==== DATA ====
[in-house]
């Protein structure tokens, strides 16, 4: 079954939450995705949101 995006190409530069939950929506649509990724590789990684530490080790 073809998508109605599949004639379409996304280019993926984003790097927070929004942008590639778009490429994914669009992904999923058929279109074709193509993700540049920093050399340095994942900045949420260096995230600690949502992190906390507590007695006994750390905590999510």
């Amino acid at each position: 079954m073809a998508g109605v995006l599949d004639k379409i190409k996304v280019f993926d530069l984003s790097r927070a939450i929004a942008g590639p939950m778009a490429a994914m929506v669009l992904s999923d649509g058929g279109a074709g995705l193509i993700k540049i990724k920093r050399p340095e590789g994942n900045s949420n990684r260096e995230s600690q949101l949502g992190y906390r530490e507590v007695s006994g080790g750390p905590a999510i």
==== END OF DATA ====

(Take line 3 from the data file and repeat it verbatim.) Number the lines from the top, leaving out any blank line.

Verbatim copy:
């Amino acid at each position: 079954m073809a998508g109605v995006l599949d004639k379409i190409k996304v280019f993926d530069l984003s790097r927070a939450i929004a942008g590639p939950m778009a490429a994914m929506v669009l992904s999923d649509g058929g279109a074709g995705l193509i993700k540049i990724k920093r050399p340095e590789g994942n900045s949420n990684r260096e995230s600690q949101l949502g992190y906390r530490e507590v007695s006994g080790g750390p905590a999510i």